Grizzly bear management in Yellowstone National Park: The heart of recovery in the Yellowstone Ecosystem

By:  and 
Edited by: Dale R. McCulloughKoichi Kaji, and Masami Yamanaka

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Abstract

Grizzly bear (Ursus arctos) management in the Greater Yellowstone Ecosystem (GYE) in the past quarter century has resulted in more than doubling of the population from around 200 to more than 500, expansion of range back into habitats where the bear has extirpated more than a century ago, and a move toward removal from the U.S. Endangered Species list. At the center of this success story are the management programs in Yellowstone National Park (YNP). Regulations that restrict human activity, camping, and food storage, elimination of human food and garbage as attractants, and ranger attendance of roadside bears have all resulted in the population of grizzlies in YNP approaching carrying capacity. Recent studies suggest, however, that YNP alone is too small to support the current population, making management beyond the park boundary important and necessary to the demographics of the population as a whole. Demographic analyses suggest a source-sink dynamic exists within the GYE, with YNP and lands outside the park within the Grizzly Bear Recovery Zone (RZ) representing source habitats, whereas lands beyond the RZ constitute sinks. The source-sink demography in the GYE is indicative of carnivore conservation issues worldwide where many national parks or preserves designed to protect out natural resources are inadequate in size or shape to provide all necessary life history requirements for these wide-ranging species. Additionally, wide-ranging behavior and long-distance dispersal seem inherent to large carnivores, so mortality around the edges is virtually inevitable, and conservation in the GYE is inextricably linked to management regimes not only within YNP, but within the GYE as a whole. We discuss those needs here.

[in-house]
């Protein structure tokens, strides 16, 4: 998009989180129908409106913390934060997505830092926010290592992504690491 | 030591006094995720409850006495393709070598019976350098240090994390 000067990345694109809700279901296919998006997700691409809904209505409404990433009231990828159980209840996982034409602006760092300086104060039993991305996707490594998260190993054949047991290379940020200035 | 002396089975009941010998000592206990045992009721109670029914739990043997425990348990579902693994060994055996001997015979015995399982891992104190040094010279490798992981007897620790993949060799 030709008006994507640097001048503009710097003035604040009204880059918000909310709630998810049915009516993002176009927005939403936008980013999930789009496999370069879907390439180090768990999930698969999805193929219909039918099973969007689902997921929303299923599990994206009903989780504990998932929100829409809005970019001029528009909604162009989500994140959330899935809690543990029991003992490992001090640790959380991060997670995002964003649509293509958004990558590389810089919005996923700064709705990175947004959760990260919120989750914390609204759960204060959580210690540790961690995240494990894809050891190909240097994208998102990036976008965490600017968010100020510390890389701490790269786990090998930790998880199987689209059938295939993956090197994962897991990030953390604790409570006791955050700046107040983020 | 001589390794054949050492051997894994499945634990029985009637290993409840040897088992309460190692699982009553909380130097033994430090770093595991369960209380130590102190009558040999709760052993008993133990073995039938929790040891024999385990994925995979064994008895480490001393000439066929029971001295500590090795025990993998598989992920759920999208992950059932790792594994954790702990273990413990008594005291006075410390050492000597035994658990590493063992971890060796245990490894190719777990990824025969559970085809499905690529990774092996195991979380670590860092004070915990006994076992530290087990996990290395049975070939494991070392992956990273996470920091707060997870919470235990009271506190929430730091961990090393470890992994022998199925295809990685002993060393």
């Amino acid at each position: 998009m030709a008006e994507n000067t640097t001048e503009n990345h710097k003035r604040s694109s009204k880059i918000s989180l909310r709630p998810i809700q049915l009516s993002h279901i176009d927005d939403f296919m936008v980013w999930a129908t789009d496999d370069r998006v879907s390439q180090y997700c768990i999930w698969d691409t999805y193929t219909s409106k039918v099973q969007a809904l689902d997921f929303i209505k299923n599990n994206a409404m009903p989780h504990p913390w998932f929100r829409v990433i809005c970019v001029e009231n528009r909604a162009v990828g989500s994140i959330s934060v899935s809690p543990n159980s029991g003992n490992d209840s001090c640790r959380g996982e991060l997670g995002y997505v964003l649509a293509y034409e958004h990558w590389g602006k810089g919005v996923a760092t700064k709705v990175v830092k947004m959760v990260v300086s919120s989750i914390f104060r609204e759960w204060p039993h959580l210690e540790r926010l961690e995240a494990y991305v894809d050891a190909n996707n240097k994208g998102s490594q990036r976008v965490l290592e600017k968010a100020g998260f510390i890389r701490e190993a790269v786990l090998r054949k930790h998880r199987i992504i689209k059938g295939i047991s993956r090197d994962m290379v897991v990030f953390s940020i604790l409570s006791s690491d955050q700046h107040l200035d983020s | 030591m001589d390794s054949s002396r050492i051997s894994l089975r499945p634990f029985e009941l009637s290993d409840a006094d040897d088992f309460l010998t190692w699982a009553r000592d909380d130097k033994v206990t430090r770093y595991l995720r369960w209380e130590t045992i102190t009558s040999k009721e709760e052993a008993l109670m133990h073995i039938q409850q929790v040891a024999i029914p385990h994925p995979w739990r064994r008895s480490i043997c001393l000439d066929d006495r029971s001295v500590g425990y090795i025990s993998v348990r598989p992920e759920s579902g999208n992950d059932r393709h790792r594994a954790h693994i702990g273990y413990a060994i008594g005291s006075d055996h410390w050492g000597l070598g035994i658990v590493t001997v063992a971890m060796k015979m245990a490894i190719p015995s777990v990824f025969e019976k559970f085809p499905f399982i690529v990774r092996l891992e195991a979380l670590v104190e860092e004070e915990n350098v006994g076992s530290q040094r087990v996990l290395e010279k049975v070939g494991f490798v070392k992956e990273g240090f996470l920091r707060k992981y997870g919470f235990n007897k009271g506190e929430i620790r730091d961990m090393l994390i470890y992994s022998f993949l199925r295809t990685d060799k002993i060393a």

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Additional publication details

Publication type Book chapter
Title Grizzly bear management in Yellowstone National Park: The heart of recovery in the Yellowstone Ecosystem
Year Published 2006
Language English, Japanese
Publisher Shiretoko Nature Foundation
Publisher location Hokkaido, Japan
Contributing office(s) Northern Rocky Mountain Science Center
Description 7 p.
Larger Work Type Book
Larger Work Title Wildlife in Shiretoko and Yellowstone National Parks: Lessons in Wildlife Conservation from Two World Heritage Sites
First page 232
Last page 238
Country United States
State Wyoming
Other Geospatial Yellowstone National Park
Online Only (Y/N) N
Additional Online Files (Y/N) N